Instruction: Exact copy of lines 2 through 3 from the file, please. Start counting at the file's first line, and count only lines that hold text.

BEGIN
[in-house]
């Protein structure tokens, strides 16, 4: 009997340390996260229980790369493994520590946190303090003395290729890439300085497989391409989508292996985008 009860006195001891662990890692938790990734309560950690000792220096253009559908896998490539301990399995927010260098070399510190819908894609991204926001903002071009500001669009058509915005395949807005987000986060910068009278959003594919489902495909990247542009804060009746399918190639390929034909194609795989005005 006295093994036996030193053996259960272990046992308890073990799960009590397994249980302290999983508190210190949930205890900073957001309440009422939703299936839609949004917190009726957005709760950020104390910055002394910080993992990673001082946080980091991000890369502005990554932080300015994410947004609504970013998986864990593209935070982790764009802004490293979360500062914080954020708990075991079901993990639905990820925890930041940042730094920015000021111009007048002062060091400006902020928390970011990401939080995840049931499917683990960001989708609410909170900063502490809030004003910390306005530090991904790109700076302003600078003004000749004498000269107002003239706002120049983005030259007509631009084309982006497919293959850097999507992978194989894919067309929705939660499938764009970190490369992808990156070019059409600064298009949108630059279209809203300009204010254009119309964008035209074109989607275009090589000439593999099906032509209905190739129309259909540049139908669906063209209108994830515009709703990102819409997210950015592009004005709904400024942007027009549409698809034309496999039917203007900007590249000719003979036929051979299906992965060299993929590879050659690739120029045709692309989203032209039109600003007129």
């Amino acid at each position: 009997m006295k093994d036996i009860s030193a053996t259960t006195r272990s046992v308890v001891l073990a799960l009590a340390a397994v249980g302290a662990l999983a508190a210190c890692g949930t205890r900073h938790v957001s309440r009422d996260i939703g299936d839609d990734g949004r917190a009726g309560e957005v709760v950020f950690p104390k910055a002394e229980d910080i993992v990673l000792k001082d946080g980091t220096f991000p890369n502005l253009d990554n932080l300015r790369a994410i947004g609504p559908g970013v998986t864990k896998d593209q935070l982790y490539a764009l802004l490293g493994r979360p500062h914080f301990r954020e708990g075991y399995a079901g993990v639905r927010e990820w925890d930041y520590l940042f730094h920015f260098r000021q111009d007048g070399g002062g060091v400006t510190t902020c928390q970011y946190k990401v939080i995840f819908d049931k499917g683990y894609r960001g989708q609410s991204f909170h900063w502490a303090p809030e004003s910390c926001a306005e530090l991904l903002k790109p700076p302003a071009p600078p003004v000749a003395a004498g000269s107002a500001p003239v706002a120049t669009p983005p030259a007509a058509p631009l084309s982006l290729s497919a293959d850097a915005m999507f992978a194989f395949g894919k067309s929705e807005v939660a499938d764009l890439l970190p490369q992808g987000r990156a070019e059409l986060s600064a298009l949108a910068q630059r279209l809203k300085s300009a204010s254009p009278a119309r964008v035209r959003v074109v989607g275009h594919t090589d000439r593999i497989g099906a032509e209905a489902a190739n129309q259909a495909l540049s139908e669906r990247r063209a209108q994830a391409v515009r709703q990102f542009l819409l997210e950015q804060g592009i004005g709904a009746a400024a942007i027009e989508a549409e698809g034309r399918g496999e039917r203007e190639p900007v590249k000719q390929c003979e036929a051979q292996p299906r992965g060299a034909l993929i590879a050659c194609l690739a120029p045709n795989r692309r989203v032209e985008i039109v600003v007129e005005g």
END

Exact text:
């Protein structure tokens, strides 16, 4: 009997340390996260229980790369493994520590946190303090003395290729890439300085497989391409989508292996985008 009860006195001891662990890692938790990734309560950690000792220096253009559908896998490539301990399995927010260098070399510190819908894609991204926001903002071009500001669009058509915005395949807005987000986060910068009278959003594919489902495909990247542009804060009746399918190639390929034909194609795989005005 006295093994036996030193053996259960272990046992308890073990799960009590397994249980302290999983508190210190949930205890900073957001309440009422939703299936839609949004917190009726957005709760950020104390910055002394910080993992990673001082946080980091991000890369502005990554932080300015994410947004609504970013998986864990593209935070982790764009802004490293979360500062914080954020708990075991079901993990639905990820925890930041940042730094920015000021111009007048002062060091400006902020928390970011990401939080995840049931499917683990960001989708609410909170900063502490809030004003910390306005530090991904790109700076302003600078003004000749004498000269107002003239706002120049983005030259007509631009084309982006497919293959850097999507992978194989894919067309929705939660499938764009970190490369992808990156070019059409600064298009949108630059279209809203300009204010254009119309964008035209074109989607275009090589000439593999099906032509209905190739129309259909540049139908669906063209209108994830515009709703990102819409997210950015592009004005709904400024942007027009549409698809034309496999039917203007900007590249000719003979036929051979299906992965060299993929590879050659690739120029045709692309989203032209039109600003007129």
């Amino acid at each position: 009997m006295k093994d036996i009860s030193a053996t259960t006195r272990s046992v308890v001891l073990a799960l009590a340390a397994v249980g302290a662990l999983a508190a210190c890692g949930t205890r900073h938790v957001s309440r009422d996260i939703g299936d839609d990734g949004r917190a009726g309560e957005v709760v950020f950690p104390k910055a002394e229980d910080i993992v990673l000792k001082d946080g980091t220096f991000p890369n502005l253009d990554n932080l300015r790369a994410i947004g609504p559908g970013v998986t864990k896998d593209q935070l982790y490539a764009l802004l490293g493994r979360p500062h914080f301990r954020e708990g075991y399995a079901g993990v639905r927010e990820w925890d930041y520590l940042f730094h920015f260098r000021q111009d007048g070399g002062g060091v400006t510190t902020c928390q970011y946190k990401v939080i995840f819908d049931k499917g683990y894609r960001g989708q609410s991204f909170h900063w502490a303090p809030e004003s910390c926001a306005e530090l991904l903002k790109p700076p302003a071009p600078p003004v000749a003395a004498g000269s107002a500001p003239v706002a120049t669009p983005p030259a007509a058509p631009l084309s982006l290729s497919a293959d850097a915005m999507f992978a194989f395949g894919k067309s929705e807005v939660a499938d764009l890439l970190p490369q992808g987000r990156a070019e059409l986060s600064a298009l949108a910068q630059r279209l809203k300085s300009a204010s254009p009278a119309r964008v035209r959003v074109v989607g275009h594919t090589d000439r593999i497989g099906a032509e209905a489902a190739n129309q259909a495909l540049s139908e669906r990247r063209a209108q994830a391409v515009r709703q990102f542009l819409l997210e950015q804060g592009i004005g709904a009746a400024a942007i027009e989508a549409e698809g034309r399918g496999e039917r203007e190639p900007v590249k000719q390929c003979e036929a051979q292996p299906r992965g060299a034909l993929i590879a050659c194609l690739a120029p045709n795989r692309r989203v032209e985008i039109v600003v007129e005005g």